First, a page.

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Hypothalamic eIF2α signaling regulates food intake.



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Maurin, Anne-Catherine 
Benani, Alexandre 
Lorsignol, Anne 
Brenachot, Xavier 
Parry, Laurent 


The reversible phosphorylation of the α subunit of eukaryotic initiation factor 2 (eIF2α) is a highly conserved signal implicated in the cellular adaptation to numerous stresses such as the one caused by amino acid limitation. In response to dietary amino acid deficiency, the brain-specific activation of the eIF2α kinase GCN2 leads to food intake inhibition. We report here that GCN2 is rapidly activated in the mediobasal hypothalamus (MBH) after consumption of a leucine-deficient diet. Furthermore, knockdown of GCN2 in this particular area shows that MBH GCN2 activity controls the onset of the aversive response. Importantly, pharmacological experiments demonstrate that the sole phosphorylation of eIF2α in the MBH is sufficient to regulate food intake. eIF2α signaling being at the crossroad of stress pathways activated in several pathological states, our study indicates that hypothalamic eIF2α phosphorylation could play a critical role in the onset of anorexia associated with certain diseases.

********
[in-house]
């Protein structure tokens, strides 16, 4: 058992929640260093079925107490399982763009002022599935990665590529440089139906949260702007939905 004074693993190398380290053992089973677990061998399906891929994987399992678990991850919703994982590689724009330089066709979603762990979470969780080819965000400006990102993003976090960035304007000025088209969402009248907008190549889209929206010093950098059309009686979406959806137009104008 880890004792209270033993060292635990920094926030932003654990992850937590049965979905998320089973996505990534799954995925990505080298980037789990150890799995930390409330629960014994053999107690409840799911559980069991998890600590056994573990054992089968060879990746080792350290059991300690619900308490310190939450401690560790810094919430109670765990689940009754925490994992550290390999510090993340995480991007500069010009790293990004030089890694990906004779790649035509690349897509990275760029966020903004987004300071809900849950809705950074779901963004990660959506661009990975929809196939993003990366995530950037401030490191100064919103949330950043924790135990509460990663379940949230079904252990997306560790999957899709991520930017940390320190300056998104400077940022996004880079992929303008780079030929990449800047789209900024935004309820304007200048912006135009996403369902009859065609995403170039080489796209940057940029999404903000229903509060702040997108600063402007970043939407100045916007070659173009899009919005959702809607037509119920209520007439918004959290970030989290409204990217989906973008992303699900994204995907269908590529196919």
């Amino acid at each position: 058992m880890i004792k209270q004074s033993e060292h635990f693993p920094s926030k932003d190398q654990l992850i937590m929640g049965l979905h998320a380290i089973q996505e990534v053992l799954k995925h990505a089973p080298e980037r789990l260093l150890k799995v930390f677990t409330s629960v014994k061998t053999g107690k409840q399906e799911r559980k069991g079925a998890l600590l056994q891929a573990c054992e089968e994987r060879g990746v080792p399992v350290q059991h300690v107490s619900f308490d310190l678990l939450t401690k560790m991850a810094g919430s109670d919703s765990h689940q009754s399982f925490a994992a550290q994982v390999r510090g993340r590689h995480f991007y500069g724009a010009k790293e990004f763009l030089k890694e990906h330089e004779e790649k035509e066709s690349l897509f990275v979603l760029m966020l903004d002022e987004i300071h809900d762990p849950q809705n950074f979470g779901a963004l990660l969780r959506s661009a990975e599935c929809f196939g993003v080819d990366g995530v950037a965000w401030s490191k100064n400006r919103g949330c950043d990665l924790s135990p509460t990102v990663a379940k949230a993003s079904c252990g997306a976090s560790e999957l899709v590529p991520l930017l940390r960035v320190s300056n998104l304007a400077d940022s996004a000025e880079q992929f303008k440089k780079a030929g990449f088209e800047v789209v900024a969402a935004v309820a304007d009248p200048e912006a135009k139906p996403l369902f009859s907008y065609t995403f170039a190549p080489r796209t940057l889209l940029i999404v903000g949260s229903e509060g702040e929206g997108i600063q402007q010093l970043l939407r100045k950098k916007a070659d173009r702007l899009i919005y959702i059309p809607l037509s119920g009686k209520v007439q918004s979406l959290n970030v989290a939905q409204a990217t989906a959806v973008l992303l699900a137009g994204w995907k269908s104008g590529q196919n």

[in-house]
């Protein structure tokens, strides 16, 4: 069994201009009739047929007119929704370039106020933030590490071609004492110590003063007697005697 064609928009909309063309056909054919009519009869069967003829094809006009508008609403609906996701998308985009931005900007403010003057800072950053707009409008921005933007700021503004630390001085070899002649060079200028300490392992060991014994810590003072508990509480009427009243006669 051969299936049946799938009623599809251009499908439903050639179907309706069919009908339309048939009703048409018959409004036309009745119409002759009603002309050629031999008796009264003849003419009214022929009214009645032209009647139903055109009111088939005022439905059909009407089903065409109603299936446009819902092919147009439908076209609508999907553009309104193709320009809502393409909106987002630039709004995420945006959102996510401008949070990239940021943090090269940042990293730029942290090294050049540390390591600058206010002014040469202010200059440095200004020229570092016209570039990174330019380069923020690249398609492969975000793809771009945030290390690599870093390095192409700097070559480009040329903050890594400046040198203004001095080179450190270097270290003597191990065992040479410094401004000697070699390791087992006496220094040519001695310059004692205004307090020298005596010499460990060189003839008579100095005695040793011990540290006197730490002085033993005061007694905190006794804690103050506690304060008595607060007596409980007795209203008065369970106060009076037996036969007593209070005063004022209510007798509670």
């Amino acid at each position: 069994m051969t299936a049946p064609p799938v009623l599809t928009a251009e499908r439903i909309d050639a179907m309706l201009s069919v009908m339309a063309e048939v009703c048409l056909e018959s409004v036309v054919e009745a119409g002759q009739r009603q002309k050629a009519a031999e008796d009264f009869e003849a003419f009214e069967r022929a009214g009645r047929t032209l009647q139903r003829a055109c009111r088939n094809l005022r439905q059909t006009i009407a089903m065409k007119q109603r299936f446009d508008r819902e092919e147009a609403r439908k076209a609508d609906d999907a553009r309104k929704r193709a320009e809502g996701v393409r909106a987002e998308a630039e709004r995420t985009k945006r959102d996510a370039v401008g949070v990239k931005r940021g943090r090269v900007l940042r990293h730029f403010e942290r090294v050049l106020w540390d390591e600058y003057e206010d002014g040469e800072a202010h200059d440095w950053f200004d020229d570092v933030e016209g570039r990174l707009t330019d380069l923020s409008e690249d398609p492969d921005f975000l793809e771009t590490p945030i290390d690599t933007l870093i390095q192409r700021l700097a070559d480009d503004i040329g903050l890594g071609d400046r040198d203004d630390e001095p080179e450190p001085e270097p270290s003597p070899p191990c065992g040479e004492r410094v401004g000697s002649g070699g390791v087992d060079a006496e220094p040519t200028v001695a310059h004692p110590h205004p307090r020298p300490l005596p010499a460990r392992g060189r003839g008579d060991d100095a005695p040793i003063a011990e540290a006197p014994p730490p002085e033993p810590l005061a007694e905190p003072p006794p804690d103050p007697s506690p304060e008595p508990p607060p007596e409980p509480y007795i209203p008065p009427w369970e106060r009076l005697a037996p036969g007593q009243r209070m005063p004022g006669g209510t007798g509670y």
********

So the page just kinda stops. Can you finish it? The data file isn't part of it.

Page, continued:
Animals, Arcuate Nucleus of Hypothalamus, Eating, Eukaryotic Initiation Factor-2, Gene Knockdown Techniques, Hypothalamus, Leucine, Male, Mice, Mice, Inbred C57BL, Phosphorylation, Protein Serine-Threonine Kinases, Signal Transduction

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Cell Rep

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Elsevier BV
Wellcome Trust (084812/Z/08/Z)
This work was supported by grants from “Fondation pour la Recherche Médicale,” “Société Française de Nutrition,” Ajinomoto Amino Acid Research Program (3ARP), and “Agence Nationale pour la Recherche.”